VIP Foods, Inc. v. Vulcan Pet, Inc., 675 F.2d 1106, 1107 (10th Cir. 1982) (citations omitted). See also Takecare Corp. v. Takecare of Oklahoma, Inc., 889 F.2d 955, 956-57 (10th Cir. 1989); Brunswick Corp. v. Spinit Reel Co., 832 F.2d 513, 528 (10th Cir. 1987); Bittner v. Sadoff & Rudoy Indus., 728 F.2d 820, 828 (7th Cir. 1984); Hindu Incense v. Meadows, 692 F.2d 1048, 1051 (6th Cir. 1982). In its answers to the special interrogatories, the jury specifically found that plaintiff had proven that defendant acted willfully and intentionally with respect to its acts involving trademark infringement or false designation of origin. Record, vol. 1, doc. 19 at 2. In its judgment, the district court specifically found that "defendant's violation of 15 U.S.C. § 1125(a) [involving false designation of origin] was willful and intentional...." Judgment, September 19, 1988, at 2. We hold that the jury's finding that defendant's actions were willful and intentional and the court's finding that defendant's actions were willful and intentional are sufficient to fit within our construction of the term "exceptional" under VIP Foods.

Defendant next contends that attorney fees in this case were inappropriate because the jury failed to award money damages on the Lanham Act claim. Defendant claims that VIP Foods created a requirement that actual damages be awarded. Defendant misunderstands the holding of VIP Foods. In VIP Foods, we simply noted that the plaintiff had suffered no ascertainable damage or loss of profits because of the defendant's use of plaintiff's trademark. We concluded that the fact that no damages were shown and the fact that the trial court found that plaintiff's conduct was not intentional indicated that this was not an exceptional case. We did not create a requirement that actual damages must be awarded in order to qualify for attorney fees.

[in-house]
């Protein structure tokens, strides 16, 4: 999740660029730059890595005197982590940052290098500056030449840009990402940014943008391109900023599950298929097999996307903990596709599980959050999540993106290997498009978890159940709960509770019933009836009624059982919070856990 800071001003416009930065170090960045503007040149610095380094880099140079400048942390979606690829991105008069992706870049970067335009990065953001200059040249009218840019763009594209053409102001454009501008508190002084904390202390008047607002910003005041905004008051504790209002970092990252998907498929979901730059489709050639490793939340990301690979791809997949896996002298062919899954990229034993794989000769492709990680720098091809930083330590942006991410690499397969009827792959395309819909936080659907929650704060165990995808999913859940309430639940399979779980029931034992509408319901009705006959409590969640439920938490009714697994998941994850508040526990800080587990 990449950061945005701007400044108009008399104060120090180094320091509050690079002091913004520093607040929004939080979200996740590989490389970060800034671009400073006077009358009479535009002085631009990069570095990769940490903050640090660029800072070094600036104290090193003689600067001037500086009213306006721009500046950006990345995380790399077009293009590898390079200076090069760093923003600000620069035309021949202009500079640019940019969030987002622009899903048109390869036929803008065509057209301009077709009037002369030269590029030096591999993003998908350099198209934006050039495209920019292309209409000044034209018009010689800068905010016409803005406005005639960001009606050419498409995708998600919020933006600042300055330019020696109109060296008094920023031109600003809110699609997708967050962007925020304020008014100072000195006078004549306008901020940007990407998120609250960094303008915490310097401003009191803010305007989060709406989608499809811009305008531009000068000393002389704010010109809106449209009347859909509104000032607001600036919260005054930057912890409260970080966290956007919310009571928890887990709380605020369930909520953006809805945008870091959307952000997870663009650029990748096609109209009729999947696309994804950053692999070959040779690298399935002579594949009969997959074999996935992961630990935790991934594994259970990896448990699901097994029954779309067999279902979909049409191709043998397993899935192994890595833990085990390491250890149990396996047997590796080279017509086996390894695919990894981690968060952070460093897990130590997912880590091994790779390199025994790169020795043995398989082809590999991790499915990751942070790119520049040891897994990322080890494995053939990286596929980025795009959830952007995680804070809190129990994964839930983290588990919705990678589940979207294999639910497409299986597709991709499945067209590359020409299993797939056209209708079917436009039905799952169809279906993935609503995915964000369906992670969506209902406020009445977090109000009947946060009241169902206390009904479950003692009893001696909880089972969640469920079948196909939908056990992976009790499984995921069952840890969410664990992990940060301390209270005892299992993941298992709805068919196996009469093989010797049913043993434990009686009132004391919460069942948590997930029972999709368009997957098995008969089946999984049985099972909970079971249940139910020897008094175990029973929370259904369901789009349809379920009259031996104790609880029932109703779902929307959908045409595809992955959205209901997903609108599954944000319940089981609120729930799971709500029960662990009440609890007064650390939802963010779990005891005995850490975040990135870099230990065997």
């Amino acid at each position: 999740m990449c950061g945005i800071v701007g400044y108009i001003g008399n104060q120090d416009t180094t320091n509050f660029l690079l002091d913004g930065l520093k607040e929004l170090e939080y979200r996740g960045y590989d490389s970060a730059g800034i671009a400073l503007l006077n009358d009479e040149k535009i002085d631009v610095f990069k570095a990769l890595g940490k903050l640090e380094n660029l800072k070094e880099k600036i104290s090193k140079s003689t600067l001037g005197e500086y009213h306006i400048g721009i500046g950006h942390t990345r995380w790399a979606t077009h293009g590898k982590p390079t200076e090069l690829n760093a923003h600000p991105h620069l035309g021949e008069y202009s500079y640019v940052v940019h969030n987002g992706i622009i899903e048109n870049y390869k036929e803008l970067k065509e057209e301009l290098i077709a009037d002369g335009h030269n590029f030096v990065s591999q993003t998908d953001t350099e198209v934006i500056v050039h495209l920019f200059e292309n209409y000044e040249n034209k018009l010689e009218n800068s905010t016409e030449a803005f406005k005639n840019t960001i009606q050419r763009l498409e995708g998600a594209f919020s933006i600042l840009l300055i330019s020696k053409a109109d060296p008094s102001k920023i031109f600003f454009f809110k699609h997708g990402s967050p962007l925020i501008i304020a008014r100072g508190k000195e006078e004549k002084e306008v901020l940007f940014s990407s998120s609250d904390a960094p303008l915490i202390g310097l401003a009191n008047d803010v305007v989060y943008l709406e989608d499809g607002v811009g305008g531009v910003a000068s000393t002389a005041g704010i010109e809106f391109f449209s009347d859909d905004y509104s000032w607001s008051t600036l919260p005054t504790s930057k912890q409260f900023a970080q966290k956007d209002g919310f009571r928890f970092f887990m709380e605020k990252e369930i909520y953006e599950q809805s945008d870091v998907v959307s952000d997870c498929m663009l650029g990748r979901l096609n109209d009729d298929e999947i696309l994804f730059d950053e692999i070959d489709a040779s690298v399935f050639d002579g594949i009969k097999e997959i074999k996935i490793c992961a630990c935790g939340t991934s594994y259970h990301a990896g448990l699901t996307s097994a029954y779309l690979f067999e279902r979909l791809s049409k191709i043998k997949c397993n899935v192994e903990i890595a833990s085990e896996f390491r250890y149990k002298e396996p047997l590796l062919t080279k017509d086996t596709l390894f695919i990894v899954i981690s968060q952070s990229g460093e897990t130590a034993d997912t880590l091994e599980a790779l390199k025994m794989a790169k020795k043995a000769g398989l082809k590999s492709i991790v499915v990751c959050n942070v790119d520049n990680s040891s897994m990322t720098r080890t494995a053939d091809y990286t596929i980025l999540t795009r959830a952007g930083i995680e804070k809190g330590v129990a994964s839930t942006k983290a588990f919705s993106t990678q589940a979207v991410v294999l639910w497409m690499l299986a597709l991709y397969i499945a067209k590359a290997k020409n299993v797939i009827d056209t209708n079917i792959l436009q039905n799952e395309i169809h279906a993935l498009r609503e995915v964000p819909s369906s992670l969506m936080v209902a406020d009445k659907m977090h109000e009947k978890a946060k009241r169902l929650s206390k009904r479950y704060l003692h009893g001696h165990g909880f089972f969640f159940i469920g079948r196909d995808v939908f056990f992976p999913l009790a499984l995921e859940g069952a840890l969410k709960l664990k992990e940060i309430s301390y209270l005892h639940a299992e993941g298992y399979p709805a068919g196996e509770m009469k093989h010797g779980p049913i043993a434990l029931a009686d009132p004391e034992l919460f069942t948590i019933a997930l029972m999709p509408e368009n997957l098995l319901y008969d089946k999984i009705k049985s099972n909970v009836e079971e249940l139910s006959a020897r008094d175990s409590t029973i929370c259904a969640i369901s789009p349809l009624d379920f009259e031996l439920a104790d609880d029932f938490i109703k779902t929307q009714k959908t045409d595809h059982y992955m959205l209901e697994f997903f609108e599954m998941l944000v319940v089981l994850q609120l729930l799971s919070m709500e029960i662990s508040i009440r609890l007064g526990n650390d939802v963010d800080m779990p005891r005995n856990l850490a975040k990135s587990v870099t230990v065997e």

Section 1117 allows attorney fees to be awarded "to the prevailing party." 15 U.S.C. § 1117 (1988). The jury in this case firmly concluded that plaintiff had been damaged by defendant's actions under its Lanham Act claim. Record, vol. 1, doc. 19 at 2. Thus, we hold that plaintiff was a prevailing party under the Lanham Act. Cf. Noxell Corp. v. Firehouse No. 1 Bar-B-Que Restaurant, 771 F.2d 521 (D.C. Cir. 1985) (holding that a defendant who had a lawsuit dismissed, for improper venue, without prejudice to filing in another court, was a prevailing party under the Lanham Act). The jury did not award actual damages under the Lanham Act claim apparently because it felt that plaintiff would be adequately compensated by the jury's award of actual damages under the first claim for relief. In any event, the jury concluded that plaintiff was actually damaged. We hold that a finding of actual damage, regardless of the amount awarded, is sufficient to fulfill the Lanham Act's prevailing party requirement and thus is sufficient to support an award of attorney fees under the Lanham Act.4 

Finally, we address defendant's argument that attorney fees and costs should be apportioned to each claim and that only the fees and costs associated with the Lanham Act claim should be awarded. The trial court carefully considered defendant's position in making its award. The court concluded that plaintiff's claims were so tightly bound together that the majority of the work on the Lanham Act claim would also have been necessary for the other claims. However, the trial court reduced the actual award of fees by twenty percent because it found that some of the non-Lanham Act claims involved separate issues and plaintiff was not entitled to attorney fees on the other claims. We hold that the trial court's resolution of the attorney fees issue was not an abuse of discretion. Indeed, we believe that the trial court's solution was a fair answer to the problem presented.

We hold, however, that the trial court abused its discretion when it awarded plaintiff its full costs for the litigation. We believe that plaintiff's costs should have been decreased by twenty percent just as the attorney fees were. The percentage of attorney costs incurred to prepare for the non-Lanham Act claims was presumably similar to the percentage of attorney fees incurred to prepare for the non-Lanham Act claims. The trial court gave no reason for awarding full costs while reducing fees by twenty percent. Thus, we conclude that the trial court's award of full costs was an abuse of discretion and that plaintiff's award of costs should be reduced twenty percent. The trial court awarded plaintiff $193,378.44 in expenses. We now remand the case and direct the district court to enter an order decreasing the award of costs by twenty percent or $38,675.69, for a total expense award of $154,702.75. The award of attorney fees is to remain the same.